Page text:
Southern Lady Activism
This chapter examines the first generation dealt with in the book, mainly represented by churchwomen's groups, the YWCA, the Association of Southern Women for the Prevention of Lynching, and League of Women Voters. Up to the Brown decision, these women worked against segregation without openly advocating its elimination. They apparently conformed to racial and gender norms but undermined male white supremacy without seeming to do so. Inspired primarily by Christian principles, they gradually evolved from mission work to racial reform, and from cautious bi-racialism to open support of desegregation. Using their status and manners, these ladies rejected the segregationist discourse as immoral, in particular the rhetoric of chivalry that placed white women at the center of the white supremacist doctrine. During the Great Depression and World War II, many also became involved in politics, supporting the New Deal and federal measures in favor of economic, political, and racial equality. Focusing on a variety of emblematic individuals and organizations, the chapter shows that throughout the pre-Brown period, these women asserted themselves as a unique brand of reformers, built extensive networks, and developed a sense of sisterhood, paving the way for the post-Brown generation.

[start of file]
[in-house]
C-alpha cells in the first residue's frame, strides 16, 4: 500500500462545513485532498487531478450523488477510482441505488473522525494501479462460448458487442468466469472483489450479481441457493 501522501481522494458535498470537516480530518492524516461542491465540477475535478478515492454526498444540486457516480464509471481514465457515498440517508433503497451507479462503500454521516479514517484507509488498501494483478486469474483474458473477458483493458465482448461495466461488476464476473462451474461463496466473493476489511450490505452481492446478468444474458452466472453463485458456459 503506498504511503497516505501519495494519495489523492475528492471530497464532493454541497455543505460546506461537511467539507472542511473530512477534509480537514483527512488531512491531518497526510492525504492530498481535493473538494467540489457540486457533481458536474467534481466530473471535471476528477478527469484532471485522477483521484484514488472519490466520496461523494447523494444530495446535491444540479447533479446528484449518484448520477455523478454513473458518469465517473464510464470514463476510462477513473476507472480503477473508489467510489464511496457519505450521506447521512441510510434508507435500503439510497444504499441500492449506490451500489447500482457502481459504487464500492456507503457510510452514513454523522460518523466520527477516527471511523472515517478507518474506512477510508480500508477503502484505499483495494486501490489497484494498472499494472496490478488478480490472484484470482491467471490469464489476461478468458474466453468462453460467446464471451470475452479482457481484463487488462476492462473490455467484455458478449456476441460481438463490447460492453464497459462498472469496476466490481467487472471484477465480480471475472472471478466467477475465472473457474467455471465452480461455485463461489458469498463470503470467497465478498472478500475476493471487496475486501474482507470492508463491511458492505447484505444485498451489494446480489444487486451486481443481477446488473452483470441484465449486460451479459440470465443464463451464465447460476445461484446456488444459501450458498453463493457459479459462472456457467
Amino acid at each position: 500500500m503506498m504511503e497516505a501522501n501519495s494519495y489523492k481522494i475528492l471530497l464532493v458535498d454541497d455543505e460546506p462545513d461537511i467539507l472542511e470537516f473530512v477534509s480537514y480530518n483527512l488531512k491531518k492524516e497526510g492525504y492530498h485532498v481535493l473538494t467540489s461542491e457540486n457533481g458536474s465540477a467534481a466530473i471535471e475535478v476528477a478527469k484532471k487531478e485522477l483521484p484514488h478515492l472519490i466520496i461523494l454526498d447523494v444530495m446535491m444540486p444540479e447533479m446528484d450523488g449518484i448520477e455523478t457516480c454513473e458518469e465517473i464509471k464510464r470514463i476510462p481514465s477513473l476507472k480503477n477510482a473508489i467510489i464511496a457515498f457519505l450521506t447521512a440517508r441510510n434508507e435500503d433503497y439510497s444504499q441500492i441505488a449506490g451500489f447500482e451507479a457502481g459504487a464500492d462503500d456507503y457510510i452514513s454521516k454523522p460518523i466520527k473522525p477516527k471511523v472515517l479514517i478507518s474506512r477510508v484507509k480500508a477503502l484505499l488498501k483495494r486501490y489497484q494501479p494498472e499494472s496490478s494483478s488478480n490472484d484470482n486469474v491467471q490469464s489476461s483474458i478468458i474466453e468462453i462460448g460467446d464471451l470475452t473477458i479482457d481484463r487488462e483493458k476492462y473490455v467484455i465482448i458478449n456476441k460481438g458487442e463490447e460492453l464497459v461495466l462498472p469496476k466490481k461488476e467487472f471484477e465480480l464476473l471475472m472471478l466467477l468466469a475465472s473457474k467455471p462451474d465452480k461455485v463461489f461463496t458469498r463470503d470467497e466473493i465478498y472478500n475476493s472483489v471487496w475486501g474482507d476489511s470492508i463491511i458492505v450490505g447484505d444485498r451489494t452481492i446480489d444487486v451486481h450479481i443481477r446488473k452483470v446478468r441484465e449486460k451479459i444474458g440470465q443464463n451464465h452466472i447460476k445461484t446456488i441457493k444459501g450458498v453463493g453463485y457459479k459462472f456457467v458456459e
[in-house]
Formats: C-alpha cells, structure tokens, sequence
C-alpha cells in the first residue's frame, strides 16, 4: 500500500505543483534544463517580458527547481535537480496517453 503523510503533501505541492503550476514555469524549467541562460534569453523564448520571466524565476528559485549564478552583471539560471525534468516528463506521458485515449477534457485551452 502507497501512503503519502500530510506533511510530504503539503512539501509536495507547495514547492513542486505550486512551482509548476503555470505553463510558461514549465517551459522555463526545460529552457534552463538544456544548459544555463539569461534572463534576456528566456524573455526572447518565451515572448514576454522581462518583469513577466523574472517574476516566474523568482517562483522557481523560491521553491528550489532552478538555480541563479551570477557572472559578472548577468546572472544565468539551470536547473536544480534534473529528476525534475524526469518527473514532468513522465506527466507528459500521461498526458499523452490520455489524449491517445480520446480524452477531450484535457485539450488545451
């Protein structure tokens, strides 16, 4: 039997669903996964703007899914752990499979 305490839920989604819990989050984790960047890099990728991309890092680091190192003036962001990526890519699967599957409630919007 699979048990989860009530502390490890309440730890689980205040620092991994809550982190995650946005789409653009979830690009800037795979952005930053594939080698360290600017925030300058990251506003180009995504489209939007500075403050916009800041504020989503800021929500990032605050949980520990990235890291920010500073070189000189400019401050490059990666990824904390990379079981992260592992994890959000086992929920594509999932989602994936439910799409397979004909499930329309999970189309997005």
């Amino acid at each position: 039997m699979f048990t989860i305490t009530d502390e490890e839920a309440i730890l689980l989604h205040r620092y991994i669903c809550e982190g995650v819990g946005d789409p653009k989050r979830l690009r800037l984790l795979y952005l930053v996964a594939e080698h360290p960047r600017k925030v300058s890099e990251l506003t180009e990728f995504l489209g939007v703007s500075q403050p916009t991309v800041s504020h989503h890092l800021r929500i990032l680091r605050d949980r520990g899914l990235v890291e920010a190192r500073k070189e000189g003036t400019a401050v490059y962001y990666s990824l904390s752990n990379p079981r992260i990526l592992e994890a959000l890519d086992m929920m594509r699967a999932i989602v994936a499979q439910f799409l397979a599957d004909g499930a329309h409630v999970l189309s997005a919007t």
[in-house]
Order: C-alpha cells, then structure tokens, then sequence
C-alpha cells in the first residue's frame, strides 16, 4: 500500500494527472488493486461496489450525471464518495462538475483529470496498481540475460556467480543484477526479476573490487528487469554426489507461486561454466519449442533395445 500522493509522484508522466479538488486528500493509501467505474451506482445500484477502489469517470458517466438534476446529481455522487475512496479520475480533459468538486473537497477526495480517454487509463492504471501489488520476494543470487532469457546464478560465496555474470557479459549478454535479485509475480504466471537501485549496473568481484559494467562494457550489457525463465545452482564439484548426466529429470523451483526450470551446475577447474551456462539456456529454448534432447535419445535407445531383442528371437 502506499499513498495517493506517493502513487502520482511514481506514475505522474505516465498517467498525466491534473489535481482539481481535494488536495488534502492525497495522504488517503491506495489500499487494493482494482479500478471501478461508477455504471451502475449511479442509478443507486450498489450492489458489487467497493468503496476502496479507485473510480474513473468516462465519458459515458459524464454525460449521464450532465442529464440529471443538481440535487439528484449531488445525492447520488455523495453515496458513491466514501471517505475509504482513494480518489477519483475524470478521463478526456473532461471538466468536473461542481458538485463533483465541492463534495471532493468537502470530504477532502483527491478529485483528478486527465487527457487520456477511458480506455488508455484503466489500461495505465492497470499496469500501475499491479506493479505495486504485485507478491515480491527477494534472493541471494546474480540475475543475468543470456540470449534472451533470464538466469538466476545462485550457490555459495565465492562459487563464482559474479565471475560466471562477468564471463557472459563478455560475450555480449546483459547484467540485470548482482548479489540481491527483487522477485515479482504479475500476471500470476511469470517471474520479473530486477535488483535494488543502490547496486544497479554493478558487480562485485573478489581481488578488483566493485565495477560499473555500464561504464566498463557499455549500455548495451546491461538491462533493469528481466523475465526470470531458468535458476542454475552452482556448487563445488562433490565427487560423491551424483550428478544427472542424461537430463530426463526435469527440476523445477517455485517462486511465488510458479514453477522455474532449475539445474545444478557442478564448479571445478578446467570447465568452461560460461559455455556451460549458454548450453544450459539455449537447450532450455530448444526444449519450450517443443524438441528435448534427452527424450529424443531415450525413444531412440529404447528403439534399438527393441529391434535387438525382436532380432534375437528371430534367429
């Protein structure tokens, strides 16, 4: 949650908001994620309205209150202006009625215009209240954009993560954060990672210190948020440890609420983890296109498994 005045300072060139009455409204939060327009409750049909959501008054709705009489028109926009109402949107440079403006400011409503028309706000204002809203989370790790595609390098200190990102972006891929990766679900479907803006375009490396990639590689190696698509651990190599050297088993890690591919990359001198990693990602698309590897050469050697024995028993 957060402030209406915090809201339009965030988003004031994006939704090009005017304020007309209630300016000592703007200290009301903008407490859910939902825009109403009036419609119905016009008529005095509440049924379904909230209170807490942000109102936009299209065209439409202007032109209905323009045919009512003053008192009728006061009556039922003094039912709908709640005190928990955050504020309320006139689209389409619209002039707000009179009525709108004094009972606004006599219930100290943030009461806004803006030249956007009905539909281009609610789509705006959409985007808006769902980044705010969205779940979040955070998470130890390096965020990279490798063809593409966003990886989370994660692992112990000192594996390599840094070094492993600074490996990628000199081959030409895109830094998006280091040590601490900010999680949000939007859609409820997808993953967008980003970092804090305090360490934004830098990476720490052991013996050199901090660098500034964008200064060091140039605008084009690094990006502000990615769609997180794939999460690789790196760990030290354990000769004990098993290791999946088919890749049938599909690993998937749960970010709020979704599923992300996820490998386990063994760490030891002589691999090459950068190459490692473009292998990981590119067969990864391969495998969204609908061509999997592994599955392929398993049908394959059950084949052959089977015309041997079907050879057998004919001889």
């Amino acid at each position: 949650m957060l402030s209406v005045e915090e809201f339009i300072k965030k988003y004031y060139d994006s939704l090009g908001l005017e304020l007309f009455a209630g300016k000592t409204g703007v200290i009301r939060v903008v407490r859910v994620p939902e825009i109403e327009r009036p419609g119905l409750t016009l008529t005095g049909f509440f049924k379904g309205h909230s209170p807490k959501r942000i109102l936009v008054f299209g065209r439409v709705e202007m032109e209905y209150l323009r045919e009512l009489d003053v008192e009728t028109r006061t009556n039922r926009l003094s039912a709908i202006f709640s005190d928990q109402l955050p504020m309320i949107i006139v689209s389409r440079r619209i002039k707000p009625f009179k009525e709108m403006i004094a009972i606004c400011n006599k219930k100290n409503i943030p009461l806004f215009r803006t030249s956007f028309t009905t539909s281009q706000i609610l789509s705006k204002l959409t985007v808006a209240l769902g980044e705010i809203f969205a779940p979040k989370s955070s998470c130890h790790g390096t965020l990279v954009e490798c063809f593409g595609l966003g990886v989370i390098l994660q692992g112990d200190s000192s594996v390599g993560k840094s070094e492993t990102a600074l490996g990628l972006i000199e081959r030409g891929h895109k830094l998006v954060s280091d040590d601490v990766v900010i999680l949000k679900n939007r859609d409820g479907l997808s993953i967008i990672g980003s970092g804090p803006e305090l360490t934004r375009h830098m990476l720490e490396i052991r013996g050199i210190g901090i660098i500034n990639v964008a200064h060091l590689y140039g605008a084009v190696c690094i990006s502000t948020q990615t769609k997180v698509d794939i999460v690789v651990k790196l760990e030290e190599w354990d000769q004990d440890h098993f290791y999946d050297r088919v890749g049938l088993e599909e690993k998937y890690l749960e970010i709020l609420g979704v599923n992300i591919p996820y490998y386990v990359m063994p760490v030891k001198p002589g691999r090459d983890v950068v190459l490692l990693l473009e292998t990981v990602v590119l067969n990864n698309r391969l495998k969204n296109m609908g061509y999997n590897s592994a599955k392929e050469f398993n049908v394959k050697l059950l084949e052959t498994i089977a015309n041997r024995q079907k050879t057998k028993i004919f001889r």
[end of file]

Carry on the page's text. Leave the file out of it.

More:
Keywords: Churchwomen, Young Women Christian Association, Association of Southern Women for the Prevention of Lynching, League of Women Voters, Segregation, Christian, Racial reform, White supremacist doctrine, Sisterhood
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